Such long-range reach—technically exceeding the un-air-refueled combat range of an F-35 stealth fighter—also limits the number of adversary aircraft, missiles, and artillery with adequate reach to launch a counterstrike.

Rafferty’s invocation of “multi-domain operations” is generally associated with the Army finding ways to help the Navy win control of the sea, and hints the weapon could have an application in the Pacific Ocean.

The bit about “massed fires” means that an SLRC battery is meant to make relatively high volume-of-fire attacks—between twelve and twenty projectiles in a single volley, based on the interview with Col. Rafferty. That, in turn, implies each individual shell would likely have to be significantly cheaper than a $1.4 million Tomahawk cruise missiles to affordably sustain a bombardment. In fact, the Army has commented that it envisions a cost of $400,000 to $500,000 per shell.

Based on a statement that the gun would simply use “scaled-up’ existing technology, it’s generally believed the SLRC project will be leveraging proven rocket-assisted projectile technology, though seeking to achieve distances an order of magnitude greater than can presently be achieved. 

However, even though they may initially be propelled from the gun barrel by a powder charge rather than leaping into the sky using their own propulsion systems, shells with the multi-stage rocket boosters likely necessary to attain 1,000-mile plus range arguably begin to resemble cruise missiles, with at least some of the attendant costs.

Furthermore, each projectile would probably require some form of guidance—likely some combination of satellite-navigation, inertial guidance and/or electro-optical/infrared image-matching—to ensure enough accuracy to make the shell worth its price. 

Making effective use of such a weapon would also require the Army deploy reconnaissance assets that can identify targets much deeper in enemy territory than it’s already equipped to do—though presumably, the Air Force might be able to offer some pointers or share assets for that purpose.

Army officials have also indicated in interviews they see the SLRC as an overlapping alternative technology path to a faster, more expensive 1,400-mile-range hypersonic missiles currently under development. In other words, while both systems would have different areas of strength, if one program fails in development, hopefully the other can take on most of its role.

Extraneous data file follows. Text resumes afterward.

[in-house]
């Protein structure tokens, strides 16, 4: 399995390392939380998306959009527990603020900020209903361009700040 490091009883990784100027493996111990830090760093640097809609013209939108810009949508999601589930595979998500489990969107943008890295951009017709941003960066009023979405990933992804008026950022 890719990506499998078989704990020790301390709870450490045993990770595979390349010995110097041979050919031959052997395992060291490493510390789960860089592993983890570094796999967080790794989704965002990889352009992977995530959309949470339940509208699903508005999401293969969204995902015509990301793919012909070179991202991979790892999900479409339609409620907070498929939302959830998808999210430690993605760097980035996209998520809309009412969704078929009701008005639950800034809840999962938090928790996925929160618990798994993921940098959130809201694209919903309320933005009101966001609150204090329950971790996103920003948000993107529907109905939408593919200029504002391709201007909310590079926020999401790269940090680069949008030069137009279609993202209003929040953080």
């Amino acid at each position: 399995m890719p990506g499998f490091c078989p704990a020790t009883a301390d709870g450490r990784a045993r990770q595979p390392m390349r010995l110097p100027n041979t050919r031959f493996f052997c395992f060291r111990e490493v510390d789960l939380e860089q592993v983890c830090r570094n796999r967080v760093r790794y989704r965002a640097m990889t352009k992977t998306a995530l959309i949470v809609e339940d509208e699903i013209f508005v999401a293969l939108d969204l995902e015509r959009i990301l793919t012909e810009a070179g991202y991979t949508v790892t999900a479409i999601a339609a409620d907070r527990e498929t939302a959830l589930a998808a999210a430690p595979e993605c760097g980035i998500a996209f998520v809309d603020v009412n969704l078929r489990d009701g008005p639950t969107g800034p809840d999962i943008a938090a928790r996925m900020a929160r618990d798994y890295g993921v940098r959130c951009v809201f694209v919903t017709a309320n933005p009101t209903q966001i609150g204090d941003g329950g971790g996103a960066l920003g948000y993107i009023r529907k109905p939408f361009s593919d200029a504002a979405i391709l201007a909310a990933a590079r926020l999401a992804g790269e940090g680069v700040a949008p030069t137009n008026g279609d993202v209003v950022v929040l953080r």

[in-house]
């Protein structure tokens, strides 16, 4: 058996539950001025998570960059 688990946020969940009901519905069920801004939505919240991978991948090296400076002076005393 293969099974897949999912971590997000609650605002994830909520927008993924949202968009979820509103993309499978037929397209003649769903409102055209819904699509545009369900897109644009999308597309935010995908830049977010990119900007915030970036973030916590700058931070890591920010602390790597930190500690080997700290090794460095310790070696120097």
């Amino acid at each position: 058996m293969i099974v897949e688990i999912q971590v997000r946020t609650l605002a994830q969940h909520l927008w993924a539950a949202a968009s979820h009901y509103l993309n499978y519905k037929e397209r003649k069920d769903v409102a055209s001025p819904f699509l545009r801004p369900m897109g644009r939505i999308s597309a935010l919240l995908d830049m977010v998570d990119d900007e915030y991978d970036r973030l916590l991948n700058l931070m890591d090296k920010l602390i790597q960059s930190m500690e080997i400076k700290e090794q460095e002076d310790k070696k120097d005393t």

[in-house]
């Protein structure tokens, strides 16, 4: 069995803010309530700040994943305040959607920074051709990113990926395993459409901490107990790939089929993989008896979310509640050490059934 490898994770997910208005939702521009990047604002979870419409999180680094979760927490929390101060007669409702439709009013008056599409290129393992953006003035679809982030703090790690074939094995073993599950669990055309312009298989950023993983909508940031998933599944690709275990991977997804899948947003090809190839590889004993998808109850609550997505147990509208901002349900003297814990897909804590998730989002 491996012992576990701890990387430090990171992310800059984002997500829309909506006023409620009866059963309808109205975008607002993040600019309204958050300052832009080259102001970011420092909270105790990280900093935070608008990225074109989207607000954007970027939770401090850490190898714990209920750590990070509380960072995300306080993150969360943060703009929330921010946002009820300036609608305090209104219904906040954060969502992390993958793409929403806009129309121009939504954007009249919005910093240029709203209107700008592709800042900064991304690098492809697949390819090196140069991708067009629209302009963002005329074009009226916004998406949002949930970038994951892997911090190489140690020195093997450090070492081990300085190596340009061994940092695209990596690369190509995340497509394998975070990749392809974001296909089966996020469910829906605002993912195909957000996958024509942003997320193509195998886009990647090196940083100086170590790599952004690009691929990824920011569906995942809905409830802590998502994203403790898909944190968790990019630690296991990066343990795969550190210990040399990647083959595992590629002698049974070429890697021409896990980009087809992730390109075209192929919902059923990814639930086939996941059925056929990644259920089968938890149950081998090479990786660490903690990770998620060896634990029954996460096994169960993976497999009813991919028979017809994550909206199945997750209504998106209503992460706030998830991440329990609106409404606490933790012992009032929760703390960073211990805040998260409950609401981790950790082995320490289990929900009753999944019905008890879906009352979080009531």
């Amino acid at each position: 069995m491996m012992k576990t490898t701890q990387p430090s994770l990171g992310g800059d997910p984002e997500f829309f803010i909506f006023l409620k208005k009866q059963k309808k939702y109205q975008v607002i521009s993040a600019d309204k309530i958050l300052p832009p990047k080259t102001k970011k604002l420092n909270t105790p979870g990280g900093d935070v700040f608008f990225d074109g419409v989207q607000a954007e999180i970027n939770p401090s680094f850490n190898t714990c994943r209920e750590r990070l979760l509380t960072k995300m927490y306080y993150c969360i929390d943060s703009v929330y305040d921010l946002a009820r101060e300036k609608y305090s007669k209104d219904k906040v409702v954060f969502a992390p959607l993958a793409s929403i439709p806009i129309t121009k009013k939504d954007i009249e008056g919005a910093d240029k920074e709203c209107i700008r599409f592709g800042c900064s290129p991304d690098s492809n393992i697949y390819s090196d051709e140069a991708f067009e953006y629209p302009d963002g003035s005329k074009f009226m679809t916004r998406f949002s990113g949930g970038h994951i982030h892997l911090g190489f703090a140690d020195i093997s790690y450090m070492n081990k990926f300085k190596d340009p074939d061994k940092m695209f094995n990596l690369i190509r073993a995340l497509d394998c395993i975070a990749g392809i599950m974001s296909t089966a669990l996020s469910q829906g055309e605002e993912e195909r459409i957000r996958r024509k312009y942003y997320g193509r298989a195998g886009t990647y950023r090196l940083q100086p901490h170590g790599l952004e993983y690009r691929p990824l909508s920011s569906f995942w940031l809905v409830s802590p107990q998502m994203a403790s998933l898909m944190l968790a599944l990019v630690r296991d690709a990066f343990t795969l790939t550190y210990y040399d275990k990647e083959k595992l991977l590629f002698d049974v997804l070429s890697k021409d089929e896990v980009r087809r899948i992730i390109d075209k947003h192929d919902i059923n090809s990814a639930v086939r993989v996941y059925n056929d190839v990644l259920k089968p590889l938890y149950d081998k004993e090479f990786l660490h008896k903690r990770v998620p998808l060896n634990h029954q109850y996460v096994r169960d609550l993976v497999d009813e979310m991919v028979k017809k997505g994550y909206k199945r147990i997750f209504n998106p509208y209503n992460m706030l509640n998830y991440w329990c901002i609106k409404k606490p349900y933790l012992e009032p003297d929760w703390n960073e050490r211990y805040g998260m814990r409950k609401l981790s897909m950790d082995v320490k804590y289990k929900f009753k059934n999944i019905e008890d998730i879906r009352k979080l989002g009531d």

The Army hopes to have a working prototype of the SLRC by 2023. Its performance will determine whether the strategic cannon moves on to become a program of record. The twenty-first century super gun’s viability will hinge not only on whether it can find a way to shoot a projectile out to such a long range, but whether it can do so at a cheap enough price that it compares favorably to existing and near-future alternatives.

Sébastien Roblin holds a Master’s Degree in Conflict Resolution from Georgetown University and served as a university instructor for the Peace Corps in China. He has also worked in education, editing, and refugee resettlement in France and the United States. He currently writes on security and military history for War Is Boring.

Image: Flickr.

Study This Video: Do Russia's Upgraded Tu-22M3M Bombers Post a Real Threat?

The National Interest - Fri, 06/03/2020 - 16:50

Mark Episkopos

Technology, Europe

Here's what they can do.

Key point: Moscow needs to keep its military on the cutting-edge. This means undertaking modernizations for its older bombers such as the Tu-22.

In what is the latest sighting of Russia’s much-anticipated strategic bomber, the official television channel of the Russian Defense Ministry has released footage of the Tu-22M3M in action.

The one-minute clip, posted earlier this week, offers extended takeoff, flight, and landing shots. There was no footage from inside the cockpit, which is perhaps a missed opportunity to corroborate Tupolev’s recurring talking point that the Tu-22M3M boasts 80% new avionics over the original Tu-22M. According to Tupolev’s press office, “The replacement of 80% [of the plane’s] avionics will improve navigation accuracy and level of automation, and streamline its technical maintenance as well as preflight routine.” Notably, the additions will include GLONASS navigation system integration, a digital onboard interface, modernized glass cockpit, and electronic warfare countermeasures (ECM)."

This first appeared in 2019 and is being reposted due to reader interest.

It is unsurprising that the manufacturer is going out of their way to stress the Tu-22M3M’s revamped internal components, given that the bomber’s chassis is otherwise nearly identical to its predecessors. This approach also displayed with the upcoming Tu-160M2 bomber and recently produced A-50U reconnaissance plane, is a core pillar in Russia’s air force modernization strategy: filling tried-and-true Soviet era chassis designs with new technical guts, thereby keeping R&D costs to a minimum and expediting development cycles.